i. Ingrained protectionism in the developed North is still sometimes used in developing countriesas an argument against the benefits of free trade ("they would not be doing it i it were not good forthem - and f it is goodfor them, It should be goodfor us") and as a deterrent to its practice (freetrade may be best for all; but the North is not practicing it, and It takes two to tango "). In recentyears, marny developing countries have in fact liberalizee their trade policies, and moved towardsgreater reliance on exports; they must have had faith in the penetrability of trade barriers. However,the dirge lamenting the demise of free trade and the growth of industrial country protectionism hasbeen taken up by professional economic analysts, notably those of international organizations. Thesame song also accompanies the slow-down in the economic growth of industrial countries, and itsattendant ills: urimployment, lagging wages, growing discontent. To deal with these, further tradeliberalization is the main advice, often the only advice, of many economists,
ii. This paper examines the behavior of industrial countries' imports in the 1980s, in comparison withearlier periods, and in relation to the evolutions of domestic aggregates like GDP and manufacturngproduction. Trade policies are not examined directly, but through their impacts on trade. The paperfmds tibat import growth into the industrial countries accelerated during the very decade when theirdomestic growths slowed down. It concludcs that, with the possible exception of Japan, and thecertain exception of agriculture (an important sector, but one that .evertheless represents well below3 percent of industrial country GDPs) the free trade paradigw. describes reality best - not protection-ism. Developing countries have been among the prime beneficiaries of this liberal trade environment.Industrial country protectionism cannot be blamed for the global economic ills of the 1980s. Itsfurther reduction or even elimination would not provide much room for speedy improvement. Indeed,far from being able to regain macroeconomic dynamism through furter trade liberalization,industrial countries need to redeem dynamism through other means in order to preserve the liberaltrade regimes they have already achieved.
The European Communit: a wide open "fortress".
iii. The crescendo of voices deploring growing protectionism has concentrated much of their vigoron the European Community (EC), as epitomized by comments about emerging "Fortrcss Europe".If indeed European protectionism is vigorous, growing and effective, its impact should be reflectedin the actual evolution of trade. In an environment of rising protectionism, imports should fill, inabsolute value or at least in relation to income. If protectionism centered around the construction ofa common market, participants should increasingly trade with each other, and rely less on otherimports. If, as is often said, developing countries are particular targets of protectionism, their sharein the common market should fall even faster than import shares in general.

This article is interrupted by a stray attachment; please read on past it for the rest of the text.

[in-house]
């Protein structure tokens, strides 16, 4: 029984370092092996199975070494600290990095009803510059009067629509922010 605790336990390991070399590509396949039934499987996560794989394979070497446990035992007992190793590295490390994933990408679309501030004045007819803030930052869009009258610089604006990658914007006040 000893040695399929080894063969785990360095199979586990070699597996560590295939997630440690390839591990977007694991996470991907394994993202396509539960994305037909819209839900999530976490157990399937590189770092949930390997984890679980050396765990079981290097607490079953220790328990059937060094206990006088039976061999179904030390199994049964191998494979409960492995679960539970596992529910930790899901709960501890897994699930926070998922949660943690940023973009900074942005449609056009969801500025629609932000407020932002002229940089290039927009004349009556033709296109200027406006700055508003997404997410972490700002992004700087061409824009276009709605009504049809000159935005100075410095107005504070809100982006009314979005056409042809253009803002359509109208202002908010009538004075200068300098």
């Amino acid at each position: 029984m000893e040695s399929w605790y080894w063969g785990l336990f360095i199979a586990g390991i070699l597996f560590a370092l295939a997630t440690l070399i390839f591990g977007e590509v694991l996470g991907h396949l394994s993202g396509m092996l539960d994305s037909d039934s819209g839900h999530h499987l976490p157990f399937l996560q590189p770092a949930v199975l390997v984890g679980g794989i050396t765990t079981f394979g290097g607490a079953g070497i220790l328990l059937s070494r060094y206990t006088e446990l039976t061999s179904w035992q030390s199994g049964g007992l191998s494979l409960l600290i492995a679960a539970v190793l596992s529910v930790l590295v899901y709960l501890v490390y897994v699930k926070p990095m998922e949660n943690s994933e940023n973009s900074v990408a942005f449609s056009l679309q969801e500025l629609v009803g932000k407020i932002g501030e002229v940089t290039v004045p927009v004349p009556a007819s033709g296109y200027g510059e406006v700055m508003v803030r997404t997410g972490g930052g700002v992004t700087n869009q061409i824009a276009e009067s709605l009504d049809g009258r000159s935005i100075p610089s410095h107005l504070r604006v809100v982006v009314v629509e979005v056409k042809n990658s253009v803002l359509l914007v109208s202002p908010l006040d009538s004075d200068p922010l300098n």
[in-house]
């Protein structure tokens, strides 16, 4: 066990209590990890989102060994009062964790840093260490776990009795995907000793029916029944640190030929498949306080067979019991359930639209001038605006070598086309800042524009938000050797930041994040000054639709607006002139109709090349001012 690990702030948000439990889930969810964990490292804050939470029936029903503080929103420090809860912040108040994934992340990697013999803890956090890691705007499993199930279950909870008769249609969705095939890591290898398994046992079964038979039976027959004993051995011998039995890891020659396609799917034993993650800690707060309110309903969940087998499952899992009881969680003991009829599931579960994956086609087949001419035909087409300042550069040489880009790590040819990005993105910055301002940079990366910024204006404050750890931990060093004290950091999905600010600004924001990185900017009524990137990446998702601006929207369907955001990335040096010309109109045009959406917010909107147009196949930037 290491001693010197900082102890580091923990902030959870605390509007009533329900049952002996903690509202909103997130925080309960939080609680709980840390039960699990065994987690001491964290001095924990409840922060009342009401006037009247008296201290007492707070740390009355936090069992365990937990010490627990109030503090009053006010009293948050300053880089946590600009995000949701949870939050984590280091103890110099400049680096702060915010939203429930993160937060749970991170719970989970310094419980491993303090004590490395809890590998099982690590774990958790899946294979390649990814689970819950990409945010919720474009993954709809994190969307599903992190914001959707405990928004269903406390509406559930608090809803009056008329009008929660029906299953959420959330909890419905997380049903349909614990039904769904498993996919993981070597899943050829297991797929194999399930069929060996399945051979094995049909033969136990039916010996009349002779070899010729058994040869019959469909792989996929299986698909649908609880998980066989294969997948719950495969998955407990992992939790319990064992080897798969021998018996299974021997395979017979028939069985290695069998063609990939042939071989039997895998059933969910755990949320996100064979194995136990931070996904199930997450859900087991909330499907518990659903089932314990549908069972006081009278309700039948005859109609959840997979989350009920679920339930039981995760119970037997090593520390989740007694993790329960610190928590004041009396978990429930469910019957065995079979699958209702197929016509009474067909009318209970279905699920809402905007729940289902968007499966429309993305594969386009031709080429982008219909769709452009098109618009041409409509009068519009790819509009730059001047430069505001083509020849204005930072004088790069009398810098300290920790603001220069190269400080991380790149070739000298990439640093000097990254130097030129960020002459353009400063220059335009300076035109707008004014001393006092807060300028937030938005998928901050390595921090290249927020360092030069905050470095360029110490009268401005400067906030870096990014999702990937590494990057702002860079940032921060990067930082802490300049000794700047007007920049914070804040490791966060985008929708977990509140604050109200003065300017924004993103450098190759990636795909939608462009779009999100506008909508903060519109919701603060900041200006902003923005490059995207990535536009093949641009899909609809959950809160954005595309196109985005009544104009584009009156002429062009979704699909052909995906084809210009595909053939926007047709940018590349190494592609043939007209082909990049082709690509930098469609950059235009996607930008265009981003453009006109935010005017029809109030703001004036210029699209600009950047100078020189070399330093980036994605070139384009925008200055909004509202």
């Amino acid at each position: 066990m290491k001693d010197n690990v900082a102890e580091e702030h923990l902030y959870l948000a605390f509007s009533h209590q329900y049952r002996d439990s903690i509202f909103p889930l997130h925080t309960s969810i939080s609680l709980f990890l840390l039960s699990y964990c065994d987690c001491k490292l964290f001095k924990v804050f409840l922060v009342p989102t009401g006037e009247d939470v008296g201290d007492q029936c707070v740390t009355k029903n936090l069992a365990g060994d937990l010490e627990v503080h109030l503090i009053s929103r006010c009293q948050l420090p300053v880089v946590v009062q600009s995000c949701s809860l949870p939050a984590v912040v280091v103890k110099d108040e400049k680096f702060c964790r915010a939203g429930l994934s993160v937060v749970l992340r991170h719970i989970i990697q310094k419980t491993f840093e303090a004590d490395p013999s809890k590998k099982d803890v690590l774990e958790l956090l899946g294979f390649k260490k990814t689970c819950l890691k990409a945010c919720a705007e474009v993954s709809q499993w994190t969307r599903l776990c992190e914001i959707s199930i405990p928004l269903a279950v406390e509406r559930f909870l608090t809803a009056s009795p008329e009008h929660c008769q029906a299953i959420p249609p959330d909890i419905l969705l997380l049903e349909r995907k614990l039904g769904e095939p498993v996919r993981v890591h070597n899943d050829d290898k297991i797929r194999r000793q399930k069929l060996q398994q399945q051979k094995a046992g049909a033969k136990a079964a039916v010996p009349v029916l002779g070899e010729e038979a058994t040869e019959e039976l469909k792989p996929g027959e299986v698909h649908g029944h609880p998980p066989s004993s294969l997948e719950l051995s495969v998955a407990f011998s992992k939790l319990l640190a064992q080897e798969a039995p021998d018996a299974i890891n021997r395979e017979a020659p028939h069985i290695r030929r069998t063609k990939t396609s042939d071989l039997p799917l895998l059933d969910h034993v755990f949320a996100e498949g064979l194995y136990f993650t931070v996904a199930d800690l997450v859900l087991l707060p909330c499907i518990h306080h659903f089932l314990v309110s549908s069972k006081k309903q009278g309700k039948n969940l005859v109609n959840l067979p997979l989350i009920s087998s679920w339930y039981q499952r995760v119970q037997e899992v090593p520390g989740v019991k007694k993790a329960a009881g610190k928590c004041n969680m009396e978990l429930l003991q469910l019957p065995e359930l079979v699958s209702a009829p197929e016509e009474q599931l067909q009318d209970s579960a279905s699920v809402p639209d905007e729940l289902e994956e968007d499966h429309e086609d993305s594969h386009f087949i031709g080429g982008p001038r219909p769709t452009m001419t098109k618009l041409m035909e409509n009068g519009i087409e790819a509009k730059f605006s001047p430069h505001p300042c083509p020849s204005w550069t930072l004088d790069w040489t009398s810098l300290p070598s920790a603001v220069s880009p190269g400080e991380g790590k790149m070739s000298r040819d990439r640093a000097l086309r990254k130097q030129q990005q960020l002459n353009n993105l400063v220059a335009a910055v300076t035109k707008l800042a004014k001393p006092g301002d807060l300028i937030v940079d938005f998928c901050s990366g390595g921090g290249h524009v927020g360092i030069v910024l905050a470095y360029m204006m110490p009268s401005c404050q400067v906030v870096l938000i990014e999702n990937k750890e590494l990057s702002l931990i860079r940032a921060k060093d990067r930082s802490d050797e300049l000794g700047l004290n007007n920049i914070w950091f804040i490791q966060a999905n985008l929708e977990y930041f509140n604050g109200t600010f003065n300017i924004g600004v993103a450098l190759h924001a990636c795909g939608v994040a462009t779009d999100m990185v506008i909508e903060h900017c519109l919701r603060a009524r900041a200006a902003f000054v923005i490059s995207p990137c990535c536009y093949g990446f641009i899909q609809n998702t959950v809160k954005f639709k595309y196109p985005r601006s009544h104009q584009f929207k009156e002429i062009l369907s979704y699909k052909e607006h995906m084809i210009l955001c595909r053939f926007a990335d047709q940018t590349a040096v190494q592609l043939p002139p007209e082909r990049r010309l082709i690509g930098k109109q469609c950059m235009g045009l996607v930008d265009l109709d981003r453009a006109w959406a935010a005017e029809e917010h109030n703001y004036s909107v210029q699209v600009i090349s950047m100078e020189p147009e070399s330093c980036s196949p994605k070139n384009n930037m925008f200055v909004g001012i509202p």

iv. The Common Agricultural Policy (CAP) has indeed protected European agriculture from imports;the EC's food and other agricultural imports rose much less than intra-EC trade in the same
commodities. However, agriculture accounts for less than 3 percent of EC GDP. In industry, freetrade has been the dominant force. Manufactures imports into the' Community from non-membersrose more than trade in manufactures among members, despite a.ie surge in trade with the threecountries that joined the Community during the period. The dollar value of imports of manufacturesinto the EC rose by over 150 percent during the decade'. Meanwhile, the value of manufacturingproduction2 rose by less than 60 percent. This openness has been particularly beneficial todeveloping countries, whose share in EC manufactures imports rose from 20 to 24 percent.
the U. S. and Japan
v. With some variants, these conclusions also apply to the United States. It too has exclusionaryagricultural policies, but is an open market for manufactures, and has seen the ratio of manufacturesimports to its GDP and manufacturing production soar during the supposedly protectionist 1980s,to "vels that now exceed those of the EC considered as a whole. Just as EC imports grew faster thanintra-EC trade, manufactures imports into North America rose faster than trade in manufacturesbetween the US and Canada. Nevertheless, this mutual trade remains important; excluding it, theratios of NXorth America's total imTports and manufactures imports to its combined GDP are somewhatlower than the EC's corresponding ratios.